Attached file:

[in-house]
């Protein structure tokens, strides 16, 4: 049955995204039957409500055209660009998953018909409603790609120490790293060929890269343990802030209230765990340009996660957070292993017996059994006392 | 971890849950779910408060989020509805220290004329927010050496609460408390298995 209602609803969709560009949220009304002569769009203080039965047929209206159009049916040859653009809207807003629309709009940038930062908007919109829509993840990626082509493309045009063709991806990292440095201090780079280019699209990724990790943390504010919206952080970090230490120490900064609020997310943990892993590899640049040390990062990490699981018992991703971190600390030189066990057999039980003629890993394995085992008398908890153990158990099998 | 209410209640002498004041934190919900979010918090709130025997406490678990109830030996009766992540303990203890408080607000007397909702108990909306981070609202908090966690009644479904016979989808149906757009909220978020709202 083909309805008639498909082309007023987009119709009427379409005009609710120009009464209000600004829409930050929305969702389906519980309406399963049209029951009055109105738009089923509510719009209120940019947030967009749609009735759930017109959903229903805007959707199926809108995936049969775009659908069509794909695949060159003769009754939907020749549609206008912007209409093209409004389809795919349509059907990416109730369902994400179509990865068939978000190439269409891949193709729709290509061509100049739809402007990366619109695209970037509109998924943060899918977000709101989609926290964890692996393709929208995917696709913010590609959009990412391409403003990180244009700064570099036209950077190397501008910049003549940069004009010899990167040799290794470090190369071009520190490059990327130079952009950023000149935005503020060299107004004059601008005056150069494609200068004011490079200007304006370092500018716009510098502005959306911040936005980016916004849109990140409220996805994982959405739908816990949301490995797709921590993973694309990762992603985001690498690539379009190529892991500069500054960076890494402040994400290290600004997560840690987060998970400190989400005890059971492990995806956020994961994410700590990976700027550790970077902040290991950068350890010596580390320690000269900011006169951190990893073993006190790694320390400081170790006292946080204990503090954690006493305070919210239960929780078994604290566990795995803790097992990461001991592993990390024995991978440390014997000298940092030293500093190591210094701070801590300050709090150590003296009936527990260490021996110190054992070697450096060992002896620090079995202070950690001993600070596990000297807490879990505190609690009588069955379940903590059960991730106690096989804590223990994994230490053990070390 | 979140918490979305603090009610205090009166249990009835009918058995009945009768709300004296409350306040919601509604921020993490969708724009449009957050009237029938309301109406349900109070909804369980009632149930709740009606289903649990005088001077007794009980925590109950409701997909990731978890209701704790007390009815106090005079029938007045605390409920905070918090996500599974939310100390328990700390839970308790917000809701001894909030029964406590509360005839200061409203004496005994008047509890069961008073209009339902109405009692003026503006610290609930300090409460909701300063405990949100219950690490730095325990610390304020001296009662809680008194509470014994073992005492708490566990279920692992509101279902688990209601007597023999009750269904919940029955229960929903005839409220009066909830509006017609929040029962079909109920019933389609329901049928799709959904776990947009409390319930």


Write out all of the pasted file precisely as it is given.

[in-house]
């Protein structure tokens, strides 16, 4: 049955995204039957409500055209660009998953018909409603790609120490790293060929890269343990802030209230765990340009996660957070292993017996059994006392 | 971890849950779910408060989020509805220290004329927010050496609460408390298995 209602609803969709560009949220009304002569769009203080039965047929209206159009049916040859653009809207807003629309709009940038930062908007919109829509993840990626082509493309045009063709991806990292440095201090780079280019699209990724990790943390504010919206952080970090230490120490900064609020997310943990892993590899640049040390990062990490699981018992991703971190600390030189066990057999039980003629890993394995085992008398908890153990158990099998 | 209410209640002498004041934190919900979010918090709130025997406490678990109830030996009766992540303990203890408080607000007397909702108990909306981070609202908090966690009644479904016979989808149906757009909220978020709202 083909309805008639498909082309007023987009119709009427379409005009609710120009009464209000600004829409930050929305969702389906519980309406399963049209029951009055109105738009089923509510719009209120940019947030967009749609009735759930017109959903229903805007959707199926809108995936049969775009659908069509794909695949060159003769009754939907020749549609206008912007209409093209409004389809795919349509059907990416109730369902994400179509990865068939978000190439269409891949193709729709290509061509100049739809402007990366619109695209970037509109998924943060899918977000709101989609926290964890692996393709929208995917696709913010590609959009990412391409403003990180244009700064570099036209950077190397501008910049003549940069004009010899990167040799290794470090190369071009520190490059990327130079952009950023000149935005503020060299107004004059601008005056150069494609200068004011490079200007304006370092500018716009510098502005959306911040936005980016916004849109990140409220996805994982959405739908816990949301490995797709921590993973694309990762992603985001690498690539379009190529892991500069500054960076890494402040994400290290600004997560840690987060998970400190989400005890059971492990995806956020994961994410700590990976700027550790970077902040290991950068350890010596580390320690000269900011006169951190990893073993006190790694320390400081170790006292946080204990503090954690006493305070919210239960929780078994604290566990795995803790097992990461001991592993990390024995991978440390014997000298940092030293500093190591210094701070801590300050709090150590003296009936527990260490021996110190054992070697450096060992002896620090079995202070950690001993600070596990000297807490879990505190609690009588069955379940903590059960991730106690096989804590223990994994230490053990070390 | 979140918490979305603090009610205090009166249990009835009918058995009945009768709300004296409350306040919601509604921020993490969708724009449009957050009237029938309301109406349900109070909804369980009632149930709740009606289903649990005088001077007794009980925590109950409701997909990731978890209701704790007390009815106090005079029938007045605390409920905070918090996500599974939310100390328990700390839970308790917000809701001894909030029964406590509360005839200061409203004496005994008047509890069961008073209009339902109405009692003026503006610290609930300090409460909701300063405990949100219950690490730095325990610390304020001296009662809680008194509470014994073992005492708490566990279920692992509101279902688990209601007597023999009750269904919940029955229960929903005839409220009066909830509006017609929040029962079909109920019933389609329901049928799709959904776990947009409390319930």